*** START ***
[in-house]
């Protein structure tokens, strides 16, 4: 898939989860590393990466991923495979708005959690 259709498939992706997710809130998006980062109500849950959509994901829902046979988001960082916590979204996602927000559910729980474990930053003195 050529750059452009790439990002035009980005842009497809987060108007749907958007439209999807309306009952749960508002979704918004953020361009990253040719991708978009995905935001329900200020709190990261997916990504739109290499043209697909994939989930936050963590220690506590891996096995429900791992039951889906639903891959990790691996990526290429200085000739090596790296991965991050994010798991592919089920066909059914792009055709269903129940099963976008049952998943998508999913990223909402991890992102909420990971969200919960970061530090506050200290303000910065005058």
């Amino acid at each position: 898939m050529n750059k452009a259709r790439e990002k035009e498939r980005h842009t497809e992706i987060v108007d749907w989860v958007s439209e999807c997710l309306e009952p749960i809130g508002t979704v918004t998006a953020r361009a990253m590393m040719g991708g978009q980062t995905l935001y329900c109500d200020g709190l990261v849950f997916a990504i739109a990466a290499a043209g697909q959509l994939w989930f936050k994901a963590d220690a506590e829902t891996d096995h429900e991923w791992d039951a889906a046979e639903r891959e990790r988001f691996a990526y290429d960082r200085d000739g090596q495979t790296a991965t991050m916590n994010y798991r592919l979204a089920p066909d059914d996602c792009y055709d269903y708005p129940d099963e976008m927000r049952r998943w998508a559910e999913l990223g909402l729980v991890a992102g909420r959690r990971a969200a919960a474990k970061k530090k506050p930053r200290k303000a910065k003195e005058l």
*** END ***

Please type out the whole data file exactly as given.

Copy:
[in-house]
């Protein structure tokens, strides 16, 4: 898939989860590393990466991923495979708005959690 259709498939992706997710809130998006980062109500849950959509994901829902046979988001960082916590979204996602927000559910729980474990930053003195 050529750059452009790439990002035009980005842009497809987060108007749907958007439209999807309306009952749960508002979704918004953020361009990253040719991708978009995905935001329900200020709190990261997916990504739109290499043209697909994939989930936050963590220690506590891996096995429900791992039951889906639903891959990790691996990526290429200085000739090596790296991965991050994010798991592919089920066909059914792009055709269903129940099963976008049952998943998508999913990223909402991890992102909420990971969200919960970061530090506050200290303000910065005058």
């Amino acid at each position: 898939m050529n750059k452009a259709r790439e990002k035009e498939r980005h842009t497809e992706i987060v108007d749907w989860v958007s439209e999807c997710l309306e009952p749960i809130g508002t979704v918004t998006a953020r361009a990253m590393m040719g991708g978009q980062t995905l935001y329900c109500d200020g709190l990261v849950f997916a990504i739109a990466a290499a043209g697909q959509l994939w989930f936050k994901a963590d220690a506590e829902t891996d096995h429900e991923w791992d039951a889906a046979e639903r891959e990790r988001f691996a990526y290429d960082r200085d000739g090596q495979t790296a991965t991050m916590n994010y798991r592919l979204a089920p066909d059914d996602c792009y055709d269903y708005p129940d099963e976008m927000r049952r998943w998508a559910e999913l990223g909402l729980v991890a992102g909420r959690r990971a969200a919960a474990k970061k530090k506050p930053r200290k303000a910065k003195e005058l």